On the FPS side, Perfect World is acting as distributor for Zombie Inc.’s Blacklight: Retribution. The game is a sequel to their previous release, Blacklight: Tango Down, and it’s clear that Zombie Inc. isn’t pulling any punches with this one.
When talking to the developer of the game, he immediately brought up the Call of Duty and Battlefield franchises. It was clear to them that games like those ran the FPS market, and the way to compete with them isn’t to do so head on. Instead, they’re hoping the free-to-play method will lure a few hardcore gamers to give them a shot and grab plenty of casual gamers that don’t want to drop $60 every 12 months and then $10-20 regularly on downloadable content to try to keep up.
There must be something to this approach, because Blacklight: Retribution was in full effect at several booths around PAX Prime, including a couple eSports booths where the game was featured in competitive play. Gamers seemed to have a blast while they were playing, as Blacklight: Retribution has some clever elements that changes the way the FPS is played.
First and foremost, the game has a feature that allows you to see through walls with Hyper Reality Vision. It seems absurd, but it’s an effective death for the ever-prevalent camper issue and is surprisingly balanced. Your vision of what is directly in front of you becomes rather skewed, as it breaks down to a blueprint-like view. Your enemy will appear highlighted to differentiate them from the environment around them, and you’ll be able to see them on the opposite site of any solid object. You’ll have to return to your standard vision to go track down your prey and get your kill.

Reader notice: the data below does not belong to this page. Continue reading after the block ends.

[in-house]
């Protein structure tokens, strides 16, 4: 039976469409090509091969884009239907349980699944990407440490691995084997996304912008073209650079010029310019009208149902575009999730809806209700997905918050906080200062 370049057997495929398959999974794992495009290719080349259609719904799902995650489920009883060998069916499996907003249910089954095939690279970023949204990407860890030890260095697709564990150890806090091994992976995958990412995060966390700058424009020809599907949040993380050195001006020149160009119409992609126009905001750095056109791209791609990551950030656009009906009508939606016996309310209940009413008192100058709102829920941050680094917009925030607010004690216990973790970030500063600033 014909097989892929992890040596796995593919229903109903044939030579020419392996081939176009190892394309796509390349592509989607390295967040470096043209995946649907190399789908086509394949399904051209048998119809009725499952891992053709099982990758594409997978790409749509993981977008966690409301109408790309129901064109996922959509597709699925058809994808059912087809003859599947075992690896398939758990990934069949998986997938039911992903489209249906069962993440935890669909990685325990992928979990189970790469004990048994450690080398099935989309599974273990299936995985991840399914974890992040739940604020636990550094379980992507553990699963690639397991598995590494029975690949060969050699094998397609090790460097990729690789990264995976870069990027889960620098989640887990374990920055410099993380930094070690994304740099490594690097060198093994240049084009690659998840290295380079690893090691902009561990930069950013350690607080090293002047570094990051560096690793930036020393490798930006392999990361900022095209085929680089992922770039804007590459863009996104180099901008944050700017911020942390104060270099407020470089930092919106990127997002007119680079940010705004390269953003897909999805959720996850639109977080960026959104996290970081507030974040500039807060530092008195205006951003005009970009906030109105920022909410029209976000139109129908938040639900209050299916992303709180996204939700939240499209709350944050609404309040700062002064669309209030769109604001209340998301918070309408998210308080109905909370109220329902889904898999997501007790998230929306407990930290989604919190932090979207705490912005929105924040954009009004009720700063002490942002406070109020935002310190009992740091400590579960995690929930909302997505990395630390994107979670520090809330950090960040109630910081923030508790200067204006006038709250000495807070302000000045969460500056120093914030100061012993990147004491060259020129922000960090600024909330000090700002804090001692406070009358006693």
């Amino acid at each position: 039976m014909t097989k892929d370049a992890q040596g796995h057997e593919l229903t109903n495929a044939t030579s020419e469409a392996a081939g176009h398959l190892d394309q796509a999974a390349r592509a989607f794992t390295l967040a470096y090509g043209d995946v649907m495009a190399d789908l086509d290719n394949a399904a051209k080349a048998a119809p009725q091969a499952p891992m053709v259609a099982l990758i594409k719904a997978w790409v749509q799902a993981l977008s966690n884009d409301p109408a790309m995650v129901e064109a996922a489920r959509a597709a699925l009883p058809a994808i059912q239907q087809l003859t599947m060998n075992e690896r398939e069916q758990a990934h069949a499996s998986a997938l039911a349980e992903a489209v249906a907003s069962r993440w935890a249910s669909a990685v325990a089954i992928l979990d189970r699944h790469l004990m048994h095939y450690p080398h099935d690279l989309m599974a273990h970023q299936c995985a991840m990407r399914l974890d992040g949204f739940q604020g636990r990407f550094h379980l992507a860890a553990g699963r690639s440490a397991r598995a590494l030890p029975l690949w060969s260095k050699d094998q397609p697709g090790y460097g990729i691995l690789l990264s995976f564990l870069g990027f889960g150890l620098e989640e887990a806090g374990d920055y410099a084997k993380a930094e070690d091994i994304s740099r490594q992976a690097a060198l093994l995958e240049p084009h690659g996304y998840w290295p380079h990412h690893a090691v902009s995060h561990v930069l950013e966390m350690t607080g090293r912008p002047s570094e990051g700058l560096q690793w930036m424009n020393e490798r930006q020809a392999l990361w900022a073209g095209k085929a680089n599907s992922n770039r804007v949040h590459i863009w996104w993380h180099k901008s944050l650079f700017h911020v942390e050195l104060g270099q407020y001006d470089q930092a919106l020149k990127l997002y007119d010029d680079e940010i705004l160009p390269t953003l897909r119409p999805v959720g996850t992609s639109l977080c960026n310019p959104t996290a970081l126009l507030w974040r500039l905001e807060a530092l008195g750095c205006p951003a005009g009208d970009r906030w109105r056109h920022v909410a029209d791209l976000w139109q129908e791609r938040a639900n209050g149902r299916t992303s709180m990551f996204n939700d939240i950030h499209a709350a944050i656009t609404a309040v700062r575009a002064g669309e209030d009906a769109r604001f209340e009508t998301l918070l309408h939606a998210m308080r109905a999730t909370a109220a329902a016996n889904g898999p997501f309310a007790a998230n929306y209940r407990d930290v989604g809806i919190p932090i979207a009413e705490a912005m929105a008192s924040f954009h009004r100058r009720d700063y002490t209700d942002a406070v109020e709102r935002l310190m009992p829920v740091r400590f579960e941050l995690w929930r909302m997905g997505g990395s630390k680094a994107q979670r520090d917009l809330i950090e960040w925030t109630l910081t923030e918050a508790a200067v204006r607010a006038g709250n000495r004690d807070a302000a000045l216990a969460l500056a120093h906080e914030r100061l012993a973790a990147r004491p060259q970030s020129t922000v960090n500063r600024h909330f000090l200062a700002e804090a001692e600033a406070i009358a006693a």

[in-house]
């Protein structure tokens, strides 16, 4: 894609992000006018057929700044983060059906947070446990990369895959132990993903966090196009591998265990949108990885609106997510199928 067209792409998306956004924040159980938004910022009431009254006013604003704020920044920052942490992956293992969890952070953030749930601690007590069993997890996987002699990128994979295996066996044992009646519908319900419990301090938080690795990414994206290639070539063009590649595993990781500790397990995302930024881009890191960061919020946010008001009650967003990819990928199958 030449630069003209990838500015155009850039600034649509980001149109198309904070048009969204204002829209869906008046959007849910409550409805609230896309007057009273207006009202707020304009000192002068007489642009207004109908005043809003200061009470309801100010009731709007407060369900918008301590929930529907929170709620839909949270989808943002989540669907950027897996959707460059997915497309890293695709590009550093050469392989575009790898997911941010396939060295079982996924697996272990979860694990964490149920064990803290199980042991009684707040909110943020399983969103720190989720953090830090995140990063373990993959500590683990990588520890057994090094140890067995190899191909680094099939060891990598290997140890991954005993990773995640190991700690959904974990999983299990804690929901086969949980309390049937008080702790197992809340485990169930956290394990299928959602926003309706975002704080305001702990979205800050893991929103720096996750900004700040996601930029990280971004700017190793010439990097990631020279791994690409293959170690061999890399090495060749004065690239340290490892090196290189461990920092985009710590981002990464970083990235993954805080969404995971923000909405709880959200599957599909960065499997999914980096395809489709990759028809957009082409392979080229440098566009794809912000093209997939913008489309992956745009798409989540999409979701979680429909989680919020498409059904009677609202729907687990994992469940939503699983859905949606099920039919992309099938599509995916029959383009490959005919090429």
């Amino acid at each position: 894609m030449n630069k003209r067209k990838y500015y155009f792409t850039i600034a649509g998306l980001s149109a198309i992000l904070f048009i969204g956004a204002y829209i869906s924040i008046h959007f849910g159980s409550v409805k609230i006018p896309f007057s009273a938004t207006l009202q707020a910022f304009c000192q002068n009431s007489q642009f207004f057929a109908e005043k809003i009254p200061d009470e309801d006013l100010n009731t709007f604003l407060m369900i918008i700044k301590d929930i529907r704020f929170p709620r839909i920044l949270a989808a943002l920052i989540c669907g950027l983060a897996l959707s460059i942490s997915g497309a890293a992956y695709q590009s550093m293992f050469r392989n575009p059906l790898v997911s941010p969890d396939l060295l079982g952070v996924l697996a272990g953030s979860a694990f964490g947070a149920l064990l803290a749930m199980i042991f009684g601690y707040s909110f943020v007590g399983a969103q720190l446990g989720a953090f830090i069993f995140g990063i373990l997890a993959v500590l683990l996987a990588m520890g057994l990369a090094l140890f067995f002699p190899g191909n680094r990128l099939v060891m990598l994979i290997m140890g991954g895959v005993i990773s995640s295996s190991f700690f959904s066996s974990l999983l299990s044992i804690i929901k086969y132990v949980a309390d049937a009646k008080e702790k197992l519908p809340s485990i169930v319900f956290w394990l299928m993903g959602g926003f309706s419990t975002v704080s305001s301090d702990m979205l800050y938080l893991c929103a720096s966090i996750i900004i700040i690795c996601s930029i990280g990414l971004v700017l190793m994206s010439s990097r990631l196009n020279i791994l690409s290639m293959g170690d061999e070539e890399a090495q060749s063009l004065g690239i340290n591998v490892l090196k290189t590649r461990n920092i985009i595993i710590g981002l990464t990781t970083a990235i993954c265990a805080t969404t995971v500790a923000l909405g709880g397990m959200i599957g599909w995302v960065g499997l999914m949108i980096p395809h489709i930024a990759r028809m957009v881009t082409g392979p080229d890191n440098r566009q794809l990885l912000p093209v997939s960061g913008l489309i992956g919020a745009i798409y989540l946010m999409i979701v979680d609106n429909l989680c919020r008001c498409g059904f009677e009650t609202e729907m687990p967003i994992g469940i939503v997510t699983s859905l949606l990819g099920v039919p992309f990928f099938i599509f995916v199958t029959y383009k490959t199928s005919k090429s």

Along with the camper-prevention vision, there is another unique feature of the game that creates a type of gameplay that adds a new layer to the battle. There is a purchase system built into each game similar to Counter-Strike, where you earn cash with kills and can purchase new weaponry and equipment throughout the round. However, there is a suit that can be obtained with a certain amount of cash that will turn you into a massive, destructive robot called Hardsuits. You’ll have increased health and be equipped with something that can only be described as “big ass guns.” To keep it balanced, you’ll have a randomly selected weak spot that the enemy will have to target, and they’ll be able to hone in on it with their Hyper Reality Vision. There’s an element of strategy added in if the other team decides to use flamethrowers, which will kill you but keep your Hardsuit in tact for use by whoever grabs it.
Blacklight: Retribution may be a free-to-play FPS, but it’s not to be counted out. If there is anything that Perfect World is setting out to do with this, it’s to prove that F2P games can provide just as much competition as the big names. They’re making their point with a big splash, and it’s looking like Blacklight: Retribution may have legs in the eSports world. Even if you’re not looking for competition, who’s not going to have fun in a big ass robot?